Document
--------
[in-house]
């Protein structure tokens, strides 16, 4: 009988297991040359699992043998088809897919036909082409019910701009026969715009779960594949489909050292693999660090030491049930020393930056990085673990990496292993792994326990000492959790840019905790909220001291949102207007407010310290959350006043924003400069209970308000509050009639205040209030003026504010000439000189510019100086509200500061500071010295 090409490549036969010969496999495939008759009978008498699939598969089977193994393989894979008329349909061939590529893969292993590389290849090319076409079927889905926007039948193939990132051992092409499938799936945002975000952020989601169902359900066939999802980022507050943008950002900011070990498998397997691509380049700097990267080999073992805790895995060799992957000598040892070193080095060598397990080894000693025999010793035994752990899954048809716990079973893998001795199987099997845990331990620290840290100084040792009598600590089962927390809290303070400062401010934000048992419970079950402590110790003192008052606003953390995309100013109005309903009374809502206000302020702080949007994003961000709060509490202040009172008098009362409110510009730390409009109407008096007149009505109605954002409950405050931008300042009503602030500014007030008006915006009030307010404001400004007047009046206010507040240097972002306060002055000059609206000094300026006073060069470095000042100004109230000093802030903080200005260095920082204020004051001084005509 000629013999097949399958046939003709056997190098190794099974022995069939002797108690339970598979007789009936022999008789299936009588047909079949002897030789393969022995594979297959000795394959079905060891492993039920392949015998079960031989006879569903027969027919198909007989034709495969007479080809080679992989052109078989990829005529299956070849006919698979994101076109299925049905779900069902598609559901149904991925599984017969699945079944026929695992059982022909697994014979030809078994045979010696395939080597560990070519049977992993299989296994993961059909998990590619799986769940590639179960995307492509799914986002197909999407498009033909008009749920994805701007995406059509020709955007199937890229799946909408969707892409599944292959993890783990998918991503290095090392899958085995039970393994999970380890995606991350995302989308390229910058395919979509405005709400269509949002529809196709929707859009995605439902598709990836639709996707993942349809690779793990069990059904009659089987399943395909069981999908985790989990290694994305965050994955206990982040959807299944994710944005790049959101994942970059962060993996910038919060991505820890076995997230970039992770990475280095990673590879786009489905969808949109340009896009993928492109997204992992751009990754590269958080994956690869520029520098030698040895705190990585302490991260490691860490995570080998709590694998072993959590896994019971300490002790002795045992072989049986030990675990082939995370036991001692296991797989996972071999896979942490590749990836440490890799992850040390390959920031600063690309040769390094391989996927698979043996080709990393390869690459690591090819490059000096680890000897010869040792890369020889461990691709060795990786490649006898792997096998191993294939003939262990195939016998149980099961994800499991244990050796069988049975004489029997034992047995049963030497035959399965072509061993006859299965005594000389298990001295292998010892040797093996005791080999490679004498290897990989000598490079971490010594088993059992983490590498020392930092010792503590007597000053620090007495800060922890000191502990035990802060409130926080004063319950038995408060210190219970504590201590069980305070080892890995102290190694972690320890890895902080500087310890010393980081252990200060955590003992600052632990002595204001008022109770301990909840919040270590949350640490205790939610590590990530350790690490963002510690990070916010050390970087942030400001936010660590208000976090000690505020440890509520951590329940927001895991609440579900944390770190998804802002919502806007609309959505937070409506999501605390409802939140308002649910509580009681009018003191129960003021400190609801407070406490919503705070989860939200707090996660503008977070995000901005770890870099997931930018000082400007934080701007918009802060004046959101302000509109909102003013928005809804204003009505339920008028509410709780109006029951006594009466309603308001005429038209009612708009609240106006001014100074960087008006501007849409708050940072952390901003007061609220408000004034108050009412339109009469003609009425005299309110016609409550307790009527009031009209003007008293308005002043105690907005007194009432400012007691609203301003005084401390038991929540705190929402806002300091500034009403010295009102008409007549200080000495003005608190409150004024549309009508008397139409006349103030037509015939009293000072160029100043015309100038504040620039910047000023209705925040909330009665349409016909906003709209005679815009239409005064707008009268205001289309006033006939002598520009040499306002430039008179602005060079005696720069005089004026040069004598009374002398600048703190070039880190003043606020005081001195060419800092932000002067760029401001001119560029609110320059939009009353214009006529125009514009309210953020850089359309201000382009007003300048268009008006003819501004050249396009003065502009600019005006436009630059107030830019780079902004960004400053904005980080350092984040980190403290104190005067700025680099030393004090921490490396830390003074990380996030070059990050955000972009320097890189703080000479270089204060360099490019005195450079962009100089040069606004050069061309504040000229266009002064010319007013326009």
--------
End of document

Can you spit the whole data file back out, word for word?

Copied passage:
[in-house]
């Protein structure tokens, strides 16, 4: 009988297991040359699992043998088809897919036909082409019910701009026969715009779960594949489909050292693999660090030491049930020393930056990085673990990496292993792994326990000492959790840019905790909220001291949102207007407010310290959350006043924003400069209970308000509050009639205040209030003026504010000439000189510019100086509200500061500071010295 090409490549036969010969496999495939008759009978008498699939598969089977193994393989894979008329349909061939590529893969292993590389290849090319076409079927889905926007039948193939990132051992092409499938799936945002975000952020989601169902359900066939999802980022507050943008950002900011070990498998397997691509380049700097990267080999073992805790895995060799992957000598040892070193080095060598397990080894000693025999010793035994752990899954048809716990079973893998001795199987099997845990331990620290840290100084040792009598600590089962927390809290303070400062401010934000048992419970079950402590110790003192008052606003953390995309100013109005309903009374809502206000302020702080949007994003961000709060509490202040009172008098009362409110510009730390409009109407008096007149009505109605954002409950405050931008300042009503602030500014007030008006915006009030307010404001400004007047009046206010507040240097972002306060002055000059609206000094300026006073060069470095000042100004109230000093802030903080200005260095920082204020004051001084005509 000629013999097949399958046939003709056997190098190794099974022995069939002797108690339970598979007789009936022999008789299936009588047909079949002897030789393969022995594979297959000795394959079905060891492993039920392949015998079960031989006879569903027969027919198909007989034709495969007479080809080679992989052109078989990829005529299956070849006919698979994101076109299925049905779900069902598609559901149904991925599984017969699945079944026929695992059982022909697994014979030809078994045979010696395939080597560990070519049977992993299989296994993961059909998990590619799986769940590639179960995307492509799914986002197909999407498009033909008009749920994805701007995406059509020709955007199937890229799946909408969707892409599944292959993890783990998918991503290095090392899958085995039970393994999970380890995606991350995302989308390229910058395919979509405005709400269509949002529809196709929707859009995605439902598709990836639709996707993942349809690779793990069990059904009659089987399943395909069981999908985790989990290694994305965050994955206990982040959807299944994710944005790049959101994942970059962060993996910038919060991505820890076995997230970039992770990475280095990673590879786009489905969808949109340009896009993928492109997204992992751009990754590269958080994956690869520029520098030698040895705190990585302490991260490691860490995570080998709590694998072993959590896994019971300490002790002795045992072989049986030990675990082939995370036991001692296991797989996972071999896979942490590749990836440490890799992850040390390959920031600063690309040769390094391989996927698979043996080709990393390869690459690591090819490059000096680890000897010869040792890369020889461990691709060795990786490649006898792997096998191993294939003939262990195939016998149980099961994800499991244990050796069988049975004489029997034992047995049963030497035959399965072509061993006859299965005594000389298990001295292998010892040797093996005791080999490679004498290897990989000598490079971490010594088993059992983490590498020392930092010792503590007597000053620090007495800060922890000191502990035990802060409130926080004063319950038995408060210190219970504590201590069980305070080892890995102290190694972690320890890895902080500087310890010393980081252990200060955590003992600052632990002595204001008022109770301990909840919040270590949350640490205790939610590590990530350790690490963002510690990070916010050390970087942030400001936010660590208000976090000690505020440890509520951590329940927001895991609440579900944390770190998804802002919502806007609309959505937070409506999501605390409802939140308002649910509580009681009018003191129960003021400190609801407070406490919503705070989860939200707090996660503008977070995000901005770890870099997931930018000082400007934080701007918009802060004046959101302000509109909102003013928005809804204003009505339920008028509410709780109006029951006594009466309603308001005429038209009612708009609240106006001014100074960087008006501007849409708050940072952390901003007061609220408000004034108050009412339109009469003609009425005299309110016609409550307790009527009031009209003007008293308005002043105690907005007194009432400012007691609203301003005084401390038991929540705190929402806002300091500034009403010295009102008409007549200080000495003005608190409150004024549309009508008397139409006349103030037509015939009293000072160029100043015309100038504040620039910047000023209705925040909330009665349409016909906003709209005679815009239409005064707008009268205001289309006033006939002598520009040499306002430039008179602005060079005696720069005089004026040069004598009374002398600048703190070039880190003043606020005081001195060419800092932000002067760029401001001119560029609110320059939009009353214009006529125009514009309210953020850089359309201000382009007003300048268009008006003819501004050249396009003065502009600019005006436009630059107030830019780079902004960004400053904005980080350092984040980190403290104190005067700025680099030393004090921490490396830390003074990380996030070059990050955000972009320097890189703080000479270089204060360099490019005195450079962009100089040069606004050069061309504040000229266009002064010319007013326009």